With the effects of the COVID-19 pandemic on the job market, many Poshmark sellers are turning their side-hustles into full-time gigs. Whether you fall into that category, or you are already trying to scale up your Poshmark business, here are some tips to help you get set up for success.
Organize Your Inventory and Space
Having a full-time Poshmark business usually means you’ll have a lot of inventory to manage. Getting organized upfront is a must. Organization will help make the most of your time and prevent frustration as your inventory (and sales) grow. Generally speaking, you want your system to include three stages: intake (receiving), storage (in-place), and outbound (shipping).
Receiving inventory involves cleaning items, logging them, and preparing them for storage. Some tools we recommend for logging inventory are a spreadsheet (Excel or Google Sheets). Even better is a tool like Airtable – which combines the best of a spreadsheet and a database. Log a short description and item specifics, and then move on to packing it up for storage.
When your inventory is logged, measured, and ready to be stored, pack it in a clear bag and label it with an inventory number. Then, pack it away in the appropriate storage container. There are many different ways to number your inventory. We personally like the letter-number (e.g. A-123) system as it has the most flexibility.
Finally, when the item sells (yay!), you’ll be able to easily find it and get it from storage. If you have space, a shipping station is a great addition to your space. This can be as simple as a designated place for shipping supplies (free from USPS) and thank-you cards. Full-time Poshmark sellers can make multiple sales in a day. So you’ll want to make sure everything you need to ship your items to your customers is easily accessible.
Remember the days when Poshers ran free through thrift shops, pouncing on designer deals, and posting to the ‘Gram? We hope those days will return sooner than later, but until they do, here are some creative ways to stock the shelves.
Love thy Nextdoor
Nextdoor is a social networking app for your neighborhood. It helps unite lost animals with their owners, finds a recommended handyman to fix the gutters, and it can help you find some new inventory. Browse the for sale/free section for folks who might be selling or giving away old clothing or home goods. Even better, post and ask your neighbors to bring their donations to you! Limited donation drop-off hours are impacting folks looking to donate. Let the neigborhood know you’ve got a bin in your driveway waiting for their (gently used, not trash) clothing and small home goods.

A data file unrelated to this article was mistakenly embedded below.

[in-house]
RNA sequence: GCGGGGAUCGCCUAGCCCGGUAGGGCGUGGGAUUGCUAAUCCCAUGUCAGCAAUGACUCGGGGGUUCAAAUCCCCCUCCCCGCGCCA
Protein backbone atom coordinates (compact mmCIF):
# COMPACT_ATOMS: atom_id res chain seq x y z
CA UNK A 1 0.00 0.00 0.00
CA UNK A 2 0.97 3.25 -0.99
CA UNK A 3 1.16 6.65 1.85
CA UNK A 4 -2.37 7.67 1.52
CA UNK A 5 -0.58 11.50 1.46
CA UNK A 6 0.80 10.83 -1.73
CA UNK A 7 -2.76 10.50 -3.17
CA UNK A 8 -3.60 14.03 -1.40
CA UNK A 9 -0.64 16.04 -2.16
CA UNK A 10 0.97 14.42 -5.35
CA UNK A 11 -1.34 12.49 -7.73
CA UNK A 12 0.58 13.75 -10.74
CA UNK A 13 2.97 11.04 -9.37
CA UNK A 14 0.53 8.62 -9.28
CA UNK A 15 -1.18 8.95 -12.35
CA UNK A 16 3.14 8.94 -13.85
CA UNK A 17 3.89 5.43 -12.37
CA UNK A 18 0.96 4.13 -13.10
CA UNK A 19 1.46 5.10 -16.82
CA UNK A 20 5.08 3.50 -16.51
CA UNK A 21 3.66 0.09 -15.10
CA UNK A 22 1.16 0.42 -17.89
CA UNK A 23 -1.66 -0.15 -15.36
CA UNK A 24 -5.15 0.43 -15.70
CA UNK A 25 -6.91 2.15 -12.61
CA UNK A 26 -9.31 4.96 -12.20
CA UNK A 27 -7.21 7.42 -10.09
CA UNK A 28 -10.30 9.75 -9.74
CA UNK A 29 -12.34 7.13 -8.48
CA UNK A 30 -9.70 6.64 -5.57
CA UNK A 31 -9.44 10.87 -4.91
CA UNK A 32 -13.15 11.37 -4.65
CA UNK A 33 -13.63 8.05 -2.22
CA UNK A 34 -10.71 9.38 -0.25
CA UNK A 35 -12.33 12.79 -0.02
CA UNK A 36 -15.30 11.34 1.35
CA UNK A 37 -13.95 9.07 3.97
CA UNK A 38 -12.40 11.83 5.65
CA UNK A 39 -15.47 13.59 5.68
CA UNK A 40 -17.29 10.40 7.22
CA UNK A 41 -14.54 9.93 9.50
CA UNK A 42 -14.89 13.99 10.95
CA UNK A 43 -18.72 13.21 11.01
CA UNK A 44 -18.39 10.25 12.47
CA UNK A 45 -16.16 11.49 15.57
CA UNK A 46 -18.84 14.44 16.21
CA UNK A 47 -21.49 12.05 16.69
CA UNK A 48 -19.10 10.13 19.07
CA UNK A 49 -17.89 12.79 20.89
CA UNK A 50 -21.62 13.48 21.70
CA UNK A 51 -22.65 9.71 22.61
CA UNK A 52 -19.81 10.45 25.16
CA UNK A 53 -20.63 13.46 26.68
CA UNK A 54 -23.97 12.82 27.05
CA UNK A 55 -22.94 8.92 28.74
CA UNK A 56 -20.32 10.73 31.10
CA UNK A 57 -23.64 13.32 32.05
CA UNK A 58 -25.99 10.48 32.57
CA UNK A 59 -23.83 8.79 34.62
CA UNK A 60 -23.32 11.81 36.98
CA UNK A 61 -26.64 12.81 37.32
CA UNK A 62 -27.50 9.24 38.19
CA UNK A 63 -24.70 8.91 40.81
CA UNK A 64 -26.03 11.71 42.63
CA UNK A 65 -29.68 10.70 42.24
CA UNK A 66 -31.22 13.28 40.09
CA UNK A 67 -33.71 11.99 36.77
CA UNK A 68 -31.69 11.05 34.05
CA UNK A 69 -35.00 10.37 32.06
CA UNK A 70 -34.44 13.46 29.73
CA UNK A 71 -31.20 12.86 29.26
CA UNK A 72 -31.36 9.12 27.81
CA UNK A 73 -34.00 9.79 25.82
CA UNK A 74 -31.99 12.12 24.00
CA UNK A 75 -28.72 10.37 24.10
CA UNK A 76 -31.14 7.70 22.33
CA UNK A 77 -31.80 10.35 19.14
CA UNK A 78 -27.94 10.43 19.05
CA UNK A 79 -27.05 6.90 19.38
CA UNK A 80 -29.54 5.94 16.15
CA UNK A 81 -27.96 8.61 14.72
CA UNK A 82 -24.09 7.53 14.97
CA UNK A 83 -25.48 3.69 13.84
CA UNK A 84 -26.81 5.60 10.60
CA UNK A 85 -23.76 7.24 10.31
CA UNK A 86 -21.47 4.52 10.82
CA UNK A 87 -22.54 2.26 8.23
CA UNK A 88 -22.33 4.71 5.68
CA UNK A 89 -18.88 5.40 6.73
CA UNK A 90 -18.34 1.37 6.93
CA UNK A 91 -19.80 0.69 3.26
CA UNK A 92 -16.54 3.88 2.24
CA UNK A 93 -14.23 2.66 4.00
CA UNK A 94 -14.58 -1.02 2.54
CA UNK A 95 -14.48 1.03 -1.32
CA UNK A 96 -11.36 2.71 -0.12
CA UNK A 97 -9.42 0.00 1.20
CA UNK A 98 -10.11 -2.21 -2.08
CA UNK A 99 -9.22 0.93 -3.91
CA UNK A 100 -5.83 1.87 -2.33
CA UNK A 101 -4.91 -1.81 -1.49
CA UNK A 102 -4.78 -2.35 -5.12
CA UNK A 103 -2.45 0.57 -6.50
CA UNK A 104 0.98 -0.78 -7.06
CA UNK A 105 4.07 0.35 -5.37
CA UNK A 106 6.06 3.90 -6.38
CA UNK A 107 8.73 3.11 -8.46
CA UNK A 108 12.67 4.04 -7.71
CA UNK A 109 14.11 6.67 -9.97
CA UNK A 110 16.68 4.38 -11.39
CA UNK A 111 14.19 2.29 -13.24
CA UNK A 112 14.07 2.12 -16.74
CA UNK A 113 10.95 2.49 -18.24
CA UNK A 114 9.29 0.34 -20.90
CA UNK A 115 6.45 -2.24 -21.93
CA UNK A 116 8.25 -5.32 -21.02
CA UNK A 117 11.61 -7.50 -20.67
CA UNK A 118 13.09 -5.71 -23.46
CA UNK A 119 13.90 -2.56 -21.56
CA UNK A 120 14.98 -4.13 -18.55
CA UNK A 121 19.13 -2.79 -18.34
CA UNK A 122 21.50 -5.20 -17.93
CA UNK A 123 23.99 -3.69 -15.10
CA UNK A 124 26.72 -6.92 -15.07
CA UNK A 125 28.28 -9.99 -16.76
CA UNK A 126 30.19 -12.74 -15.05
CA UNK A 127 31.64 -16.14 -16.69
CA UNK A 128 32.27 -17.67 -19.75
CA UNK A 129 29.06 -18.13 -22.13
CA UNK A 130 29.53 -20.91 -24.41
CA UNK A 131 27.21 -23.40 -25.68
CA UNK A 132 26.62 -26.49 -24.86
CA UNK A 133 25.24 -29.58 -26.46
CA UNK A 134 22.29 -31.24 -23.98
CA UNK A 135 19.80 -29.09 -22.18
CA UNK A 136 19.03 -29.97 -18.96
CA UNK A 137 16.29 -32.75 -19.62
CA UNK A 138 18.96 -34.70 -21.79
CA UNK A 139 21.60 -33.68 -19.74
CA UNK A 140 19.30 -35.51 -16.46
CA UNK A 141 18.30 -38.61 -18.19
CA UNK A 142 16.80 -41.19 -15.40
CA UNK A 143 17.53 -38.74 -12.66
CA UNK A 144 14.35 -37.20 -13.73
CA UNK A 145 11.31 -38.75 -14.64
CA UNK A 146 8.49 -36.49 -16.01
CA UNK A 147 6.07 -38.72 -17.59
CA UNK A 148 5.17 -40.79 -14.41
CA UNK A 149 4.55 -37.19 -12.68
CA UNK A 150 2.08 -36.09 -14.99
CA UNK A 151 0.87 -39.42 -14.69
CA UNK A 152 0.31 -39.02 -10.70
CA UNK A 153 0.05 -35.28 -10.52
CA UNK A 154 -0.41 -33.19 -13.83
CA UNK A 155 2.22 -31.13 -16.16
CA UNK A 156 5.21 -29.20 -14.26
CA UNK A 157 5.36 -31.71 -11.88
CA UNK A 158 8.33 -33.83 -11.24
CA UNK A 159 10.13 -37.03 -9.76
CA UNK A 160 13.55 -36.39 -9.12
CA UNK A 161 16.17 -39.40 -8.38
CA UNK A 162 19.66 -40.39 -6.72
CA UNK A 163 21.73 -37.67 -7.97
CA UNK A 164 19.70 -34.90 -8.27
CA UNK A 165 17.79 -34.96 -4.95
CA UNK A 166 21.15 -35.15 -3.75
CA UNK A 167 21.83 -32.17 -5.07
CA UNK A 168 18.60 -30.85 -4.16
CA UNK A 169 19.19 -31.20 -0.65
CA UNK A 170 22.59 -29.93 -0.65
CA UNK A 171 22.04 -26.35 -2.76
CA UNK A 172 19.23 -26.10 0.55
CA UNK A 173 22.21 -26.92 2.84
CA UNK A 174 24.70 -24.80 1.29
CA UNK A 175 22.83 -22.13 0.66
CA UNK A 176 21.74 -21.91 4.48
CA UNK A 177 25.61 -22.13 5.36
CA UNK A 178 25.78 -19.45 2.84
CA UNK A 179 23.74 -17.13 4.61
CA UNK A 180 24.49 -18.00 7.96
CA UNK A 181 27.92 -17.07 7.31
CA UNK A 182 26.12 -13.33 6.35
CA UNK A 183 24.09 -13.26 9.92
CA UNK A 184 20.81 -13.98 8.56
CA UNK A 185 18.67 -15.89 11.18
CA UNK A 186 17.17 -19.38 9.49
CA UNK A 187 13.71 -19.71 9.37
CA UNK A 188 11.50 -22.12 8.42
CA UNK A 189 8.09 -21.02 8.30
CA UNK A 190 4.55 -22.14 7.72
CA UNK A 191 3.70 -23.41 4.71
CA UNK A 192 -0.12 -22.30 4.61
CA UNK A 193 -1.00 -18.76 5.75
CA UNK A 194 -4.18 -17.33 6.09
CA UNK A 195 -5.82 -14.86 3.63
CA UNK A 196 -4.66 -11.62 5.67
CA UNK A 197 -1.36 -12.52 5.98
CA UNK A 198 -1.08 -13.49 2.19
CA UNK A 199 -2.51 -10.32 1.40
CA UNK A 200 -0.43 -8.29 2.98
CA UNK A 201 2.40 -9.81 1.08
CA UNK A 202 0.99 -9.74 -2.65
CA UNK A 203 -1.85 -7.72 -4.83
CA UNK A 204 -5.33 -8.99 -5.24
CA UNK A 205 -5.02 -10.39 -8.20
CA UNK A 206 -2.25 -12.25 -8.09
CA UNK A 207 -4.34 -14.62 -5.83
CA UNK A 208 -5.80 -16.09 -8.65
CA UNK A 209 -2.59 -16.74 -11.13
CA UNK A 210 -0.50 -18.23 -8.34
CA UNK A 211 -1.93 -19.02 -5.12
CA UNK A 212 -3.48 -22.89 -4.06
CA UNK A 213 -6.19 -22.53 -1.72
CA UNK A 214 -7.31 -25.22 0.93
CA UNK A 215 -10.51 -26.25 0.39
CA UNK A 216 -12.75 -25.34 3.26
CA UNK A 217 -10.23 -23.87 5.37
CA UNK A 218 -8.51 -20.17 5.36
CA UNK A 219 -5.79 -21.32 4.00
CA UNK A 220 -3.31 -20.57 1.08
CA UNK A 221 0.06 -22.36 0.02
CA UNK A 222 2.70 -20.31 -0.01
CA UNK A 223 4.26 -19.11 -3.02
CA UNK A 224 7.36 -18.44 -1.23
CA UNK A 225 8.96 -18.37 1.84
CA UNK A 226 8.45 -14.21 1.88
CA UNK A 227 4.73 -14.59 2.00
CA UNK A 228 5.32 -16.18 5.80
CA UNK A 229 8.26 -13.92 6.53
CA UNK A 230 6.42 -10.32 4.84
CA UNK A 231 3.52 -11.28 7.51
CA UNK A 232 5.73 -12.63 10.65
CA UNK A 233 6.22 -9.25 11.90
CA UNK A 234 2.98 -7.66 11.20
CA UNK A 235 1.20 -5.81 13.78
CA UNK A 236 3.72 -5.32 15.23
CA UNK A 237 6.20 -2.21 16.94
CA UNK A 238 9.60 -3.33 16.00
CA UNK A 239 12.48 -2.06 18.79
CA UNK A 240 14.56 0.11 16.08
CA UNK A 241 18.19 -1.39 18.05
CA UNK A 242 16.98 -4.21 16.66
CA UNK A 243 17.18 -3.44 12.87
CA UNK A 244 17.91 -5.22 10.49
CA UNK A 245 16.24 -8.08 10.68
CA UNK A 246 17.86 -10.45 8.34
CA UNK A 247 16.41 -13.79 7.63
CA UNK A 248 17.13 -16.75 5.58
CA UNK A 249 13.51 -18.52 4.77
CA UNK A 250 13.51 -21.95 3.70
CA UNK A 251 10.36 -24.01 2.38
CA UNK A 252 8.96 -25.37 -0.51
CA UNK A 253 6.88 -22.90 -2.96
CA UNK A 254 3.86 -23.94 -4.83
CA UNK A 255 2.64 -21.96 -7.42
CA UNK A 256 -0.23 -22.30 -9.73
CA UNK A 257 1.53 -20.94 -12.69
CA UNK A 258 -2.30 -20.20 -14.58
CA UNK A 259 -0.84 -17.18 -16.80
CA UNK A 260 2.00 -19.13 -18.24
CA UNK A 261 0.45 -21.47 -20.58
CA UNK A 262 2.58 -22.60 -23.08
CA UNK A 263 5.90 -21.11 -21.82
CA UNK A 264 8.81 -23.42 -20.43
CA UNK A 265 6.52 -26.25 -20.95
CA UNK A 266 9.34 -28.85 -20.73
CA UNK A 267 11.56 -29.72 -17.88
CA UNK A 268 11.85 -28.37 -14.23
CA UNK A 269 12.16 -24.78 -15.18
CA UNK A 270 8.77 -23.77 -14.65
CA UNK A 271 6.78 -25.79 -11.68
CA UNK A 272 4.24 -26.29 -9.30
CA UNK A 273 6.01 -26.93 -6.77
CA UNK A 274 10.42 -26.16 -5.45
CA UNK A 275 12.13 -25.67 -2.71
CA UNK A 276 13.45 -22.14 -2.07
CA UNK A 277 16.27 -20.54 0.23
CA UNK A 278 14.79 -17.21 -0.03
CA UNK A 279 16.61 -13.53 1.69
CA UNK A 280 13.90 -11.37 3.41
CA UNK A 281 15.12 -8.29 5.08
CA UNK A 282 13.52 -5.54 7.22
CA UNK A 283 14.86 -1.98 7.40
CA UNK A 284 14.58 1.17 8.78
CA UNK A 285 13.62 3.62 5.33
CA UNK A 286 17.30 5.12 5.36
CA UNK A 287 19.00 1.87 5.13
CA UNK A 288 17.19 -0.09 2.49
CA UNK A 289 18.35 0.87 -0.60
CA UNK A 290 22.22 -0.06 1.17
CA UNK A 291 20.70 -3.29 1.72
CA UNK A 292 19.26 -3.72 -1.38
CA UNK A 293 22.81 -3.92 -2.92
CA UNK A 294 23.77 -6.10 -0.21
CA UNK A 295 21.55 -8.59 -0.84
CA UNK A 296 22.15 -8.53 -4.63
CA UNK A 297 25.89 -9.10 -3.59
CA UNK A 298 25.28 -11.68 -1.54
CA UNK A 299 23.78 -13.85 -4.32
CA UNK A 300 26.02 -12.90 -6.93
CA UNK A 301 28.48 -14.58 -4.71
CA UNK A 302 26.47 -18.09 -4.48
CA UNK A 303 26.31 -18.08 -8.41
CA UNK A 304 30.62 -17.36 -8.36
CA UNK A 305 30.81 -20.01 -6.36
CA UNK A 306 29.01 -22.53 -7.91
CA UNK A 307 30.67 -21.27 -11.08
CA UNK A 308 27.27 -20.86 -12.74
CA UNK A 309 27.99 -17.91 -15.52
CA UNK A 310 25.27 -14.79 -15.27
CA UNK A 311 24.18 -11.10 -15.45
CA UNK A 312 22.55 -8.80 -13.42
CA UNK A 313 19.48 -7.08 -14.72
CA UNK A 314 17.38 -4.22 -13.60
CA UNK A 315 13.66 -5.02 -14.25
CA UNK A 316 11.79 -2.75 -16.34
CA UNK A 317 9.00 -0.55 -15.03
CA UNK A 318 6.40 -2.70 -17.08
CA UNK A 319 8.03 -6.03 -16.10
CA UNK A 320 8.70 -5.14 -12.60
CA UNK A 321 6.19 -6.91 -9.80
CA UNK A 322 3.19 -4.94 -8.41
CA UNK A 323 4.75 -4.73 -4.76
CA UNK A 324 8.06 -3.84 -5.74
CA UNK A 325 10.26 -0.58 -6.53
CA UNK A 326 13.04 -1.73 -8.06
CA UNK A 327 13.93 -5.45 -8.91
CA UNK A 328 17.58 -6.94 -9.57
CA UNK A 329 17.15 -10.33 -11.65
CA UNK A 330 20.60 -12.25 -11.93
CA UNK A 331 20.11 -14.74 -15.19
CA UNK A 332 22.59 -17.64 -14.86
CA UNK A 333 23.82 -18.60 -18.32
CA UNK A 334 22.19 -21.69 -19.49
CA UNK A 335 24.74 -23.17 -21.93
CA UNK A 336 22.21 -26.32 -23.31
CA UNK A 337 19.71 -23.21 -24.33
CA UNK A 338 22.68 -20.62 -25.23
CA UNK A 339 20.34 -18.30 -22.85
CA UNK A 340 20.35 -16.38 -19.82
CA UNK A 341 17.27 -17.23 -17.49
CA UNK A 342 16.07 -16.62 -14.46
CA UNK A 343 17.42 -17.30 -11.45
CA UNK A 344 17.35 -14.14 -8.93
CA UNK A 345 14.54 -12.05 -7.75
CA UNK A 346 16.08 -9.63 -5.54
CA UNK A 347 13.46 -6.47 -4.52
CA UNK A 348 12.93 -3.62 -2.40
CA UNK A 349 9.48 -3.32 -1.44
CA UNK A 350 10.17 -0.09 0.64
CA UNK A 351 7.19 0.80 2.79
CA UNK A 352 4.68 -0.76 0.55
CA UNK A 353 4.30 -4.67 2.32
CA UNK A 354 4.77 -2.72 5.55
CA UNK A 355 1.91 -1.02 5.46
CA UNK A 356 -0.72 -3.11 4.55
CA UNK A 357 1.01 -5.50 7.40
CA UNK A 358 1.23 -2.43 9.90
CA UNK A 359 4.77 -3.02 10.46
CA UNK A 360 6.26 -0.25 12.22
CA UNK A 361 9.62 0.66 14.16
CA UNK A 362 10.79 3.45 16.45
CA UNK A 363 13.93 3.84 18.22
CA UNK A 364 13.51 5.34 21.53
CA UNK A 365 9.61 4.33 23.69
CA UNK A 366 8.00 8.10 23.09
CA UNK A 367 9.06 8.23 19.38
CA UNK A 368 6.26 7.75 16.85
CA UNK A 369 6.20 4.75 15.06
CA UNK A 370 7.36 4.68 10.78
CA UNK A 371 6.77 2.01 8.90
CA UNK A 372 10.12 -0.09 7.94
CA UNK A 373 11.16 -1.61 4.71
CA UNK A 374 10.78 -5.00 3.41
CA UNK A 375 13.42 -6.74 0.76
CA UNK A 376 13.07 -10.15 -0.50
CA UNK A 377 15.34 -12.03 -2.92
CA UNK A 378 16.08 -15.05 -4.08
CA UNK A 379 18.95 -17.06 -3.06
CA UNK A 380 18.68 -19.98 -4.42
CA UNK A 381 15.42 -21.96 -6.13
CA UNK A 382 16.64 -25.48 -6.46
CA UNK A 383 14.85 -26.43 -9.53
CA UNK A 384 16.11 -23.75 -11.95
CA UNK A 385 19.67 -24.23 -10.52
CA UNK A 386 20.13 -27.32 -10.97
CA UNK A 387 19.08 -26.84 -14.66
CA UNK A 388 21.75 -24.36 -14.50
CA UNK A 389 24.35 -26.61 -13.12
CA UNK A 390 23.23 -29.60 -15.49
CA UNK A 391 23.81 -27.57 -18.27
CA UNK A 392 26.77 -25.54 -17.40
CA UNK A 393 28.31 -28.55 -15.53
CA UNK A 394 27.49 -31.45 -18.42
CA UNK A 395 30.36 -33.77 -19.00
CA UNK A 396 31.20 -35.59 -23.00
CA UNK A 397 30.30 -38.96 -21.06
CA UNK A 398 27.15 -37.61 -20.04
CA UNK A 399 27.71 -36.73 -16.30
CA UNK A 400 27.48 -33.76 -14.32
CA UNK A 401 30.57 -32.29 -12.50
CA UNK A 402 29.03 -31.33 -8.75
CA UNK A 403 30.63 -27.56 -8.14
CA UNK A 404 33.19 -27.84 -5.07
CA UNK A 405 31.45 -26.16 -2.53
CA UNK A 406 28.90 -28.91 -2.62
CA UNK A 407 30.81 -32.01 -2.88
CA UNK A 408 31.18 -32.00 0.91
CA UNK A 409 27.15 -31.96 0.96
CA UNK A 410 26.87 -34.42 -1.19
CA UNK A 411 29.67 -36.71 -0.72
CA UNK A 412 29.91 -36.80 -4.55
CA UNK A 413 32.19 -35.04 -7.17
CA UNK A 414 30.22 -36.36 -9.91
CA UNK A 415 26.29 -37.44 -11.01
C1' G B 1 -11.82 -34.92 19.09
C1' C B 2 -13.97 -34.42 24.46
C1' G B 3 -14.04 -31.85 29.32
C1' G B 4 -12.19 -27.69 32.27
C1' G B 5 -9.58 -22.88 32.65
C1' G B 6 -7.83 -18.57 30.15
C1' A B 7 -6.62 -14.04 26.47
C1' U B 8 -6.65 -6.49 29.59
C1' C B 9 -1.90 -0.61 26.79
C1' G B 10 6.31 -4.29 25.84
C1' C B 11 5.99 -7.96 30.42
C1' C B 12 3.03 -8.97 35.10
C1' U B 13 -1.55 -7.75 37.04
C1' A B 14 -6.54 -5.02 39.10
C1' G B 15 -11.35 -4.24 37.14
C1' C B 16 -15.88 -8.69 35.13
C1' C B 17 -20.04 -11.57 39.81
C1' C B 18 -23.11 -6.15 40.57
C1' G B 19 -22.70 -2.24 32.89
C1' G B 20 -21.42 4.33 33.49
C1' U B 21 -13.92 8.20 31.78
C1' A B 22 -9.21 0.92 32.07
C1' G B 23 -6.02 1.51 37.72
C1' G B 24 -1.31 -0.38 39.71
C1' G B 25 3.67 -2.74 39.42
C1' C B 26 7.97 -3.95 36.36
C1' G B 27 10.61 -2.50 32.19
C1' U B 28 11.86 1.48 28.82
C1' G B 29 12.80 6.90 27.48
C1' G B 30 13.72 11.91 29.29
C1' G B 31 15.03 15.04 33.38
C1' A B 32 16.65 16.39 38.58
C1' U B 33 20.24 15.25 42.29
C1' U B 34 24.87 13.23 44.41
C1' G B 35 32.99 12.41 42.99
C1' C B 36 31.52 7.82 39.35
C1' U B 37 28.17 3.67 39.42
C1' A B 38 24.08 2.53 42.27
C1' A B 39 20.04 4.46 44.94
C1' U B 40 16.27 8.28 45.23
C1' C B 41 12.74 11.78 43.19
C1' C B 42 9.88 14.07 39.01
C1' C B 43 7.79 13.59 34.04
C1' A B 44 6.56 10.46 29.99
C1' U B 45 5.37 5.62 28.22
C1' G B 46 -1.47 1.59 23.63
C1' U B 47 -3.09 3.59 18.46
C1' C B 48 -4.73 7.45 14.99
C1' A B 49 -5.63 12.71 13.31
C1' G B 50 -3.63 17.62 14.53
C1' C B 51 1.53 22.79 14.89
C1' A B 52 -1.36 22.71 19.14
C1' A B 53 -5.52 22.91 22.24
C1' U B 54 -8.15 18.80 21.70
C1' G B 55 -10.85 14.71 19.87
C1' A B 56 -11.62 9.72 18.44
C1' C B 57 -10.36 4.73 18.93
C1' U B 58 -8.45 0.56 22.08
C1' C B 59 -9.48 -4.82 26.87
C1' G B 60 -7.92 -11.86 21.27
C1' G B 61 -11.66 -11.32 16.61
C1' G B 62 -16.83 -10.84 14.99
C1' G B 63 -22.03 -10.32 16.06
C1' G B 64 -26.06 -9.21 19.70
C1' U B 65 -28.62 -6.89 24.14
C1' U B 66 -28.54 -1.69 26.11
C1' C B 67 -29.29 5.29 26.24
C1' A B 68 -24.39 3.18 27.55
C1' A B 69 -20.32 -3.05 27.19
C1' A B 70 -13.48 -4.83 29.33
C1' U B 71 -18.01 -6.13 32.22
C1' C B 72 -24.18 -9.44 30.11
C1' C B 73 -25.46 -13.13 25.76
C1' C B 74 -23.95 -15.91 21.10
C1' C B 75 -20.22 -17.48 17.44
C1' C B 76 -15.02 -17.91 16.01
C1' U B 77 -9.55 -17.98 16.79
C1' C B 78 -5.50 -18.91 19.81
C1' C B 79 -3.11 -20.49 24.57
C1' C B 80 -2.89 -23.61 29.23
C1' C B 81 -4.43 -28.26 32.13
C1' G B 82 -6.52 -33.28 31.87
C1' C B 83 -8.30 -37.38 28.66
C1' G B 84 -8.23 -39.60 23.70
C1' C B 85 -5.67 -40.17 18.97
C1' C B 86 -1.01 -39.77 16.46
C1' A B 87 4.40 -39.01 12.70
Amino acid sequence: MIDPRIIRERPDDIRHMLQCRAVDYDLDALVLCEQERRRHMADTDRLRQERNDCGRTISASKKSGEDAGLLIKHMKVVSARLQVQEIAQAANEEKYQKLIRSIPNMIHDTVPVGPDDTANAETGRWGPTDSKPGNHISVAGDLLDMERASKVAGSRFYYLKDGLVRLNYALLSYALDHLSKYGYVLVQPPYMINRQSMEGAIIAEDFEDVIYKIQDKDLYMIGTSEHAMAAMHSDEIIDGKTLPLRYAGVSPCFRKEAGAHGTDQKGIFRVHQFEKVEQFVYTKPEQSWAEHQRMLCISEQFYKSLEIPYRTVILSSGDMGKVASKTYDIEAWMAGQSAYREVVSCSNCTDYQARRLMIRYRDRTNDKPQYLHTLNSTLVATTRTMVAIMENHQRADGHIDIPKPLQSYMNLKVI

Liquidation happens when a store has an excess inventory that they need to move out to make room for new things. There are companies that buy that liquidation inventory in bulk and will sell it in slightly less bulk to you. Usually, the more you buy the less you pay per item, and many companies sell by item type (e.g. jean, name brand, or dresses). This can be a great opportunity to add lots of items to your inventory from the comfort of your couch. Just make sure you do your research so that you know what kinds of items you’re getting. You don’t want a crate full of Big-Box throwaways showing up on your doorstep.
If time is money, then you should invest both wisely. A full-time Poshmark business, like any business, requires disciplined spending of both your money and time. It’s a good idea, in the beginning, to try and re-invest as much profit back into your Poshmark business as possible. Avoid splurges that won’t have a high return on investment (DSLR camera, expensive photo and light setups, dedicated office/storage space) until you have a good inventory and steady sales. Some early purchases we think are worth it are thank-you cards (e.g. Canva.com) and one good photography light + stand if your photos always end up looking dull. When you have steady sales (a few every week), a 4×6-inch shipping label printer will save you time and money on ink.
Many of the same concepts apply to how you manage your time as well. Listing inventory and promoting your closet are great investments of your time since they increase sales. Sourcing is a lot of fun, and a full-time Posher should be able to spot deals quickly. As your Poshmark business grows, consider investments that save you time. For example, a PoshyVA subscription can save you 10 or more hours a week that you can use to list, market, engage on social media, or get some much-needed rest.
We Want to Hear from You!
Are you taking your Poshmark business full-time? Why or why not?
Already full-time? What tips would you like to share?